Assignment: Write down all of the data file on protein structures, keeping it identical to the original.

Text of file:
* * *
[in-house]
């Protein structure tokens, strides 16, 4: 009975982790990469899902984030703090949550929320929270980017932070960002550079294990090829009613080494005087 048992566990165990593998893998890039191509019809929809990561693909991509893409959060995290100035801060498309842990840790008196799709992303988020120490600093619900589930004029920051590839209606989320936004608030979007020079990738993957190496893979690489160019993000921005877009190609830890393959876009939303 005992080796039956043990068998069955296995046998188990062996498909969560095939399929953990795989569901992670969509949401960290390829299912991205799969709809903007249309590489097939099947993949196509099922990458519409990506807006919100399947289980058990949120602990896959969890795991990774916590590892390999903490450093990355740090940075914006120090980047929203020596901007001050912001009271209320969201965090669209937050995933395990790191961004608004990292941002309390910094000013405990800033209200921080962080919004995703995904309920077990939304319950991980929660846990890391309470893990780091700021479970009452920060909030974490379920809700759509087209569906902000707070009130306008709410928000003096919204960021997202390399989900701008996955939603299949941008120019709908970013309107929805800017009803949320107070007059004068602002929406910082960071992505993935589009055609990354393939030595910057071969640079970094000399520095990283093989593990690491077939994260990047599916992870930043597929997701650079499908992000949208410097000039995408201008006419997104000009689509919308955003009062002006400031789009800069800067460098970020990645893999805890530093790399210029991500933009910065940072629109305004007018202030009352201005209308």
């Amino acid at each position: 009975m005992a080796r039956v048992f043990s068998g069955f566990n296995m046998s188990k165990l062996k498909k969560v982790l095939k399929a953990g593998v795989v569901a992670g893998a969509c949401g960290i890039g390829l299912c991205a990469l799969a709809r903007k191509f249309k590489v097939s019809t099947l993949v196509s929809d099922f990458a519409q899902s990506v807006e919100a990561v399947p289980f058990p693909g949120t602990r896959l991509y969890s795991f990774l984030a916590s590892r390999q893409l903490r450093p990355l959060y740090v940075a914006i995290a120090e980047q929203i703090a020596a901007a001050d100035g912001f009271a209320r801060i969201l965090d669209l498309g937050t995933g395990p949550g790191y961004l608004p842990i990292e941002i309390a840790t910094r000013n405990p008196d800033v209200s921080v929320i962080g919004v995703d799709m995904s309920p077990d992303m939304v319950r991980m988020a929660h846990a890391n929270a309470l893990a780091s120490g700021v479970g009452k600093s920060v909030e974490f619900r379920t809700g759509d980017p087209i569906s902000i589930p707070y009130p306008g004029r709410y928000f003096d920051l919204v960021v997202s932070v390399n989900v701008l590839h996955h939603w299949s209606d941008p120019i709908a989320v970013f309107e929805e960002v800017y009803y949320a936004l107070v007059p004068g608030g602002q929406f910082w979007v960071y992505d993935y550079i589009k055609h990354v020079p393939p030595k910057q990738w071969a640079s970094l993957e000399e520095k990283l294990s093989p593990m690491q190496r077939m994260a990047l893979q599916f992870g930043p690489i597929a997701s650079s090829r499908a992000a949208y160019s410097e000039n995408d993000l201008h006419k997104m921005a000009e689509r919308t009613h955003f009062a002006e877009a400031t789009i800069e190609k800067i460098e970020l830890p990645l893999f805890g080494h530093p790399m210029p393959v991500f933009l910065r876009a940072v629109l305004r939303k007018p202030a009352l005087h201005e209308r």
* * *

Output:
[in-house]
């Protein structure tokens, strides 16, 4: 009975982790990469899902984030703090949550929320929270980017932070960002550079294990090829009613080494005087 048992566990165990593998893998890039191509019809929809990561693909991509893409959060995290100035801060498309842990840790008196799709992303988020120490600093619900589930004029920051590839209606989320936004608030979007020079990738993957190496893979690489160019993000921005877009190609830890393959876009939303 005992080796039956043990068998069955296995046998188990062996498909969560095939399929953990795989569901992670969509949401960290390829299912991205799969709809903007249309590489097939099947993949196509099922990458519409990506807006919100399947289980058990949120602990896959969890795991990774916590590892390999903490450093990355740090940075914006120090980047929203020596901007001050912001009271209320969201965090669209937050995933395990790191961004608004990292941002309390910094000013405990800033209200921080962080919004995703995904309920077990939304319950991980929660846990890391309470893990780091700021479970009452920060909030974490379920809700759509087209569906902000707070009130306008709410928000003096919204960021997202390399989900701008996955939603299949941008120019709908970013309107929805800017009803949320107070007059004068602002929406910082960071992505993935589009055609990354393939030595910057071969640079970094000399520095990283093989593990690491077939994260990047599916992870930043597929997701650079499908992000949208410097000039995408201008006419997104000009689509919308955003009062002006400031789009800069800067460098970020990645893999805890530093790399210029991500933009910065940072629109305004007018202030009352201005209308």
């Amino acid at each position: 009975m005992a080796r039956v048992f043990s068998g069955f566990n296995m046998s188990k165990l062996k498909k969560v982790l095939k399929a953990g593998v795989v569901a992670g893998a969509c949401g960290i890039g390829l299912c991205a990469l799969a709809r903007k191509f249309k590489v097939s019809t099947l993949v196509s929809d099922f990458a519409q899902s990506v807006e919100a990561v399947p289980f058990p693909g949120t602990r896959l991509y969890s795991f990774l984030a916590s590892r390999q893409l903490r450093p990355l959060y740090v940075a914006i995290a120090e980047q929203i703090a020596a901007a001050d100035g912001f009271a209320r801060i969201l965090d669209l498309g937050t995933g395990p949550g790191y961004l608004p842990i990292e941002i309390a840790t910094r000013n405990p008196d800033v209200s921080v929320i962080g919004v995703d799709m995904s309920p077990d992303m939304v319950r991980m988020a929660h846990a890391n929270a309470l893990a780091s120490g700021v479970g009452k600093s920060v909030e974490f619900r379920t809700g759509d980017p087209i569906s902000i589930p707070y009130p306008g004029r709410y928000f003096d920051l919204v960021v997202s932070v390399n989900v701008l590839h996955h939603w299949s209606d941008p120019i709908a989320v970013f309107e929805e960002v800017y009803y949320a936004l107070v007059p004068g608030g602002q929406f910082w979007v960071y992505d993935y550079i589009k055609h990354v020079p393939p030595k910057q990738w071969a640079s970094l993957e000399e520095k990283l294990s093989p593990m690491q190496r077939m994260a990047l893979q599916f992870g930043p690489i597929a997701s650079s090829r499908a992000a949208y160019s410097e000039n995408d993000l201008h006419k997104m921005a000009e689509r919308t009613h955003f009062a002006e877009a400031t789009i800069e190609k800067i460098e970020l830890p990645l893999f805890g080494h530093p790399m210029p393959v991500f933009l910065r876009a940072v629109l305004r939303k007018p202030a009352l005087h201005e209308r």